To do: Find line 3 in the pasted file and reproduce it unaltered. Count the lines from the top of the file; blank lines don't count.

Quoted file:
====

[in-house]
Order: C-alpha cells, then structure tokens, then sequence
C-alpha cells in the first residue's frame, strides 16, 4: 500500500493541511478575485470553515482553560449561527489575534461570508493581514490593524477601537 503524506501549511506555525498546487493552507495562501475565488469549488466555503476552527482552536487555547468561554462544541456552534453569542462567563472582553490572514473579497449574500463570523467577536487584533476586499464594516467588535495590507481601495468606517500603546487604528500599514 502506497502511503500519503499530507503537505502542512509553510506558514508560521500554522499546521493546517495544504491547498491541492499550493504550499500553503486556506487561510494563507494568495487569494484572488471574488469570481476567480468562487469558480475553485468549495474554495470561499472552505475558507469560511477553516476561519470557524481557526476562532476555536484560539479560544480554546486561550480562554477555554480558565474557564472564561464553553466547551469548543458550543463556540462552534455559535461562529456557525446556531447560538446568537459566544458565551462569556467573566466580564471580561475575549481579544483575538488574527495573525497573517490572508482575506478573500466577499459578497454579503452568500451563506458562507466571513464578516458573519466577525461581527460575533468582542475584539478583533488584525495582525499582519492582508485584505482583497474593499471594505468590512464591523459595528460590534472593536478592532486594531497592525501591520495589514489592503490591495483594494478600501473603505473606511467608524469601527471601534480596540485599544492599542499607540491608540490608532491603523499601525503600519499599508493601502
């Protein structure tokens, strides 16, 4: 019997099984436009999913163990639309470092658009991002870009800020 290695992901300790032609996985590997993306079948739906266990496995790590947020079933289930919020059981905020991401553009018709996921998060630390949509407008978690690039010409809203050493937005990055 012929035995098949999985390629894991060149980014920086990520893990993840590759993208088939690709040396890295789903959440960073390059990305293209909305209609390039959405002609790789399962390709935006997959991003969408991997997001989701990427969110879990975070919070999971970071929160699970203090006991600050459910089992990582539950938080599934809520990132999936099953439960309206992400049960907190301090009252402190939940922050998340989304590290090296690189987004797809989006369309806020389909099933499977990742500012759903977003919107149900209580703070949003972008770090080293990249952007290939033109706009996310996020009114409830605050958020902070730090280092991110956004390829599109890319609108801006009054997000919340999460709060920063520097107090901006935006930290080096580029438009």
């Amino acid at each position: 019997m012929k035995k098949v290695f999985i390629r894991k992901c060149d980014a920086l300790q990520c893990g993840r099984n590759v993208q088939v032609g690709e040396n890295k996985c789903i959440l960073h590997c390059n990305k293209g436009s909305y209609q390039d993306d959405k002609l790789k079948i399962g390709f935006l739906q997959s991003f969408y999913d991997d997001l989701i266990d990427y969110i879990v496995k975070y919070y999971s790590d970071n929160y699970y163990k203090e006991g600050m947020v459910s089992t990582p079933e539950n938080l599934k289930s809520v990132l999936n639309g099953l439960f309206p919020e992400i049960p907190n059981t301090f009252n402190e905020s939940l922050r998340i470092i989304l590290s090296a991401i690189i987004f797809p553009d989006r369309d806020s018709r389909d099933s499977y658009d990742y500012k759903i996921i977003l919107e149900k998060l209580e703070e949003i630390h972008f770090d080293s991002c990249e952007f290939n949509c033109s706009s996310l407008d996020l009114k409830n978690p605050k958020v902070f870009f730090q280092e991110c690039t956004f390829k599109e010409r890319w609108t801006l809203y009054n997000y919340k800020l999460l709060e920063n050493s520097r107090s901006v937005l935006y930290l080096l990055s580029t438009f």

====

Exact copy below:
C-alpha cells in the first residue's frame, strides 16, 4: 500500500493541511478575485470553515482553560449561527489575534461570508493581514490593524477601537 503524506501549511506555525498546487493552507495562501475565488469549488466555503476552527482552536487555547468561554462544541456552534453569542462567563472582553490572514473579497449574500463570523467577536487584533476586499464594516467588535495590507481601495468606517500603546487604528500599514 502506497502511503500519503499530507503537505502542512509553510506558514508560521500554522499546521493546517495544504491547498491541492499550493504550499500553503486556506487561510494563507494568495487569494484572488471574488469570481476567480468562487469558480475553485468549495474554495470561499472552505475558507469560511477553516476561519470557524481557526476562532476555536484560539479560544480554546486561550480562554477555554480558565474557564472564561464553553466547551469548543458550543463556540462552534455559535461562529456557525446556531447560538446568537459566544458565551462569556467573566466580564471580561475575549481579544483575538488574527495573525497573517490572508482575506478573500466577499459578497454579503452568500451563506458562507466571513464578516458573519466577525461581527460575533468582542475584539478583533488584525495582525499582519492582508485584505482583497474593499471594505468590512464591523459595528460590534472593536478592532486594531497592525501591520495589514489592503490591495483594494478600501473603505473606511467608524469601527471601534480596540485599544492599542499607540491608540490608532491603523499601525503600519499599508493601502